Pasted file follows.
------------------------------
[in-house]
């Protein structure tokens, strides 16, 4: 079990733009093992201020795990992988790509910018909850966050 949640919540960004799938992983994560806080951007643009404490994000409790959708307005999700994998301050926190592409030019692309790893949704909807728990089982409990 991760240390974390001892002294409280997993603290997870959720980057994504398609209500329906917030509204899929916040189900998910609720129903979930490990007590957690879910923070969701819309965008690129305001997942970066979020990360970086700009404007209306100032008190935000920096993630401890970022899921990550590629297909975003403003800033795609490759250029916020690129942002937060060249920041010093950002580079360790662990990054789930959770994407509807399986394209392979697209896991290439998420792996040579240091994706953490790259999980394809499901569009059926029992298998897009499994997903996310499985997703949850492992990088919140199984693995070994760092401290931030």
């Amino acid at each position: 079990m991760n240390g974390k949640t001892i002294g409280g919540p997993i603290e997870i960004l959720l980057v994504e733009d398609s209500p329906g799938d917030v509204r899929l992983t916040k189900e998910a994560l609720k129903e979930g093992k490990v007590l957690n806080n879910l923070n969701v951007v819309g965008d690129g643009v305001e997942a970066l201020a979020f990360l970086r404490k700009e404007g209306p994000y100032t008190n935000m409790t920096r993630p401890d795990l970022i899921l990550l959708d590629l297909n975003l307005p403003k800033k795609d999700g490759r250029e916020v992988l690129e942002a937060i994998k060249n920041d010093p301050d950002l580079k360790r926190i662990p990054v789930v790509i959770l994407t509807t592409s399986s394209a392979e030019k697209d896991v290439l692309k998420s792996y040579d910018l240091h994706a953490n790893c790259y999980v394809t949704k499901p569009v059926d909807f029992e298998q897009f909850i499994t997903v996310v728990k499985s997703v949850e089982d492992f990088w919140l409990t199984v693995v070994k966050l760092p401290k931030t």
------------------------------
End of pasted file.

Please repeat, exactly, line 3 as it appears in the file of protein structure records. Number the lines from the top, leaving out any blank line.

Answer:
């Amino acid at each position: 079990m991760n240390g974390k949640t001892i002294g409280g919540p997993i603290e997870i960004l959720l980057v994504e733009d398609s209500p329906g799938d917030v509204r899929l992983t916040k189900e998910a994560l609720k129903e979930g093992k490990v007590l957690n806080n879910l923070n969701v951007v819309g965008d690129g643009v305001e997942a970066l201020a979020f990360l970086r404490k700009e404007g209306p994000y100032t008190n935000m409790t920096r993630p401890d795990l970022i899921l990550l959708d590629l297909n975003l307005p403003k800033k795609d999700g490759r250029e916020v992988l690129e942002a937060i994998k060249n920041d010093p301050d950002l580079k360790r926190i662990p990054v789930v790509i959770l994407t509807t592409s399986s394209a392979e030019k697209d896991v290439l692309k998420s792996y040579d910018l240091h994706a953490n790893c790259y999980v394809t949704k499901p569009v059926d909807f029992e298998q897009f909850i499994t997903v996310v728990k499985s997703v949850e089982d492992f990088w919140l409990t199984v693995v070994k966050l760092p401290k931030t």